|Reviews & Columns|
TV on DVD
Reviews by Studio
Collector Series DVDs
Easter Egg Database
DVD Talk Radio
The M.O.D. Squad
DVD Talk Forum
DVD Price Search|
Customer Service #'s
Inazuman: The Complete 25 Episode Series
Hawaiian based producers JN Productions and Generation Kikaida have released their third tokusatsu (special effects) Japanese TV series: Inazuman, much to the joy of nerdy fan-boys like myself. Their previous series, Kikaida, Kikaida 01, and Kamen Rider V3, were all excellent and so the bar was pretty high for this series too. Happily this series is great too. At times it's silly and goofy and other times overly serious, Inazuman is a whole lot of fun and one of the more enjoyable henshin shows that I've seen.
As Watari Goro and his friend Marume Gosaku are walking home from college classes one evening, they discover two children being attacked by evil mutants. Fighting the creatures off, Watari discovers that the kids are part of the Youth League and their adversaries were Fantom Army foot soldiers from the Neo-human Empire.
The Neo-humans, led by Emperor Bamba, know that the Earth's resources are limited and that in a few years famine will strike and there will not be enough food for everyone. Their plan is to wipe out humanity so that Neo-humans will be able to have all of the resources during the hard times to come.
The Youth League, a group of kids with secret bases throughout Japan, is fighting the Neo-humans with limited success. When their leader, Capt. Sarra (who pretty much disappears after the first episode,) tests Watari however he discovers that Goro is a very powerful mutant. Putting him into one of their advanced machines, the Youth League activates Watari's abilities. He's then able to shout "Summon Massive Power" and turn into Sanagiman! Not only that, but when "Sanagiman matures, his belt reaches maximum and he becomes Inazuman!" Capt. Sarra also gives him a special car, Raijingo. This colorful vehicle can not only speed along the roads, but it can fly and has air-to-air missiles that it launches from its 'mouth.'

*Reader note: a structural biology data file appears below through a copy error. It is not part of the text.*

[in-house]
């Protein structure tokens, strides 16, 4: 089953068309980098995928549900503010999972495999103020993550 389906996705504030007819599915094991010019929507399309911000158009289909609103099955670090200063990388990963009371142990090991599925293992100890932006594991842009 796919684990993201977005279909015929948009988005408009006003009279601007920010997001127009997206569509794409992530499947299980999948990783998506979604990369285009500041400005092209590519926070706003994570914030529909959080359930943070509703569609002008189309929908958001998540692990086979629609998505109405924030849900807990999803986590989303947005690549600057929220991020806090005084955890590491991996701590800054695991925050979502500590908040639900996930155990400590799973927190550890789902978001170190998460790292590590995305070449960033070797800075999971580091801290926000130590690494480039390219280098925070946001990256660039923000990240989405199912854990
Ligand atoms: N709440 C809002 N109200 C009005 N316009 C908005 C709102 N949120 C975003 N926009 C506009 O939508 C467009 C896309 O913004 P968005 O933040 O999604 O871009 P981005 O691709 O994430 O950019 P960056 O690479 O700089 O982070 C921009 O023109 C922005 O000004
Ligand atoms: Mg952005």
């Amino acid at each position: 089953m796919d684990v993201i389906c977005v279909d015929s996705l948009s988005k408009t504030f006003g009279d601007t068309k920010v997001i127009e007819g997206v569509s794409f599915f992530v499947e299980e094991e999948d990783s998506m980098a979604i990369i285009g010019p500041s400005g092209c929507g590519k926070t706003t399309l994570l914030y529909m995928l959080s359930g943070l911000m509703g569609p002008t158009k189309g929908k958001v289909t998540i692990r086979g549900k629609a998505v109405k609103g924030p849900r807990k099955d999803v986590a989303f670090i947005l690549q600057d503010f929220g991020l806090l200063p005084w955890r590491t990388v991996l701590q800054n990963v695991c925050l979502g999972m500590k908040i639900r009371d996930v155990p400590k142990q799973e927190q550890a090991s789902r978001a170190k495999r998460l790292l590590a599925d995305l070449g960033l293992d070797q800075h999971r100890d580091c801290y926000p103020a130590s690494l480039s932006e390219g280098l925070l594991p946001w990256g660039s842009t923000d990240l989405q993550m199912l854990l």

With his new powers, which include the ability to teleport, turn his scarf into a giant chain, and the "Supreme Lightning Strike that finishes off his opponents, Inazuman battles Emperor Bamba, the head of the Neo-humans, and his hoard of monsters including Sand Bambara, Hundred-Eye Bambara, Mold Bambara, and others.
I had never seen the show before this set arrived, but I had high hopes. Inazuman was created by Shotaro Ishinomori the mind behind such influential henshin shows as Kamen Rider, Kikaider, and Secret Task Force Goranger. Not only that, but the lead was filled by none other than Ban Daisuke who also played Jiro in Kikaida (among many other roles including a character in The Ring movies.) At first I have to admit I was a little disappointed. The show wasn't bad by any means, but it does start out a bit muddled (even for a henshin show.) Inazuman's abilities aren't clearly defined (he can apparently turn back time by shouting "Reverse!") and the costumes that Goro and the Youth League wear are laughably stupid. The monsters are awesomely powerful too. Creating the earthquakes is pretty normal for several and others can blow down skyscrapers and engulf an entire airport in sand in a matter of seconds.
Okay, none of the henshin shows are really believable, but this one called for more disbelief than most in the beginning. Then, about a third of the way through, the show started growing and became much better. The did away with the garish and idiotic Youth League costumes, the comic relief Marume was toned down, but most importantly the show became a bit more serious. The shows become a tad darker when Goro discovers what happened to his mother 15 years ago. This revelation affects the man deeply and it's the turning point in the show.
The last 2/3 of the series is really good, with Watari actually getting into trouble and some sticky situations. In one of the better episodes Goro breaks his arm while battling some Fantom Army soldiers. Because of this he can't go through the movements that change him into Sanagiman. He's forced to rely on some Neo-human slaves to hide him and while he tries to rescue them all, things don't work out as he planned. In another episode Watari falls in love with someone who turns out to be a Neo-human, with tragic results.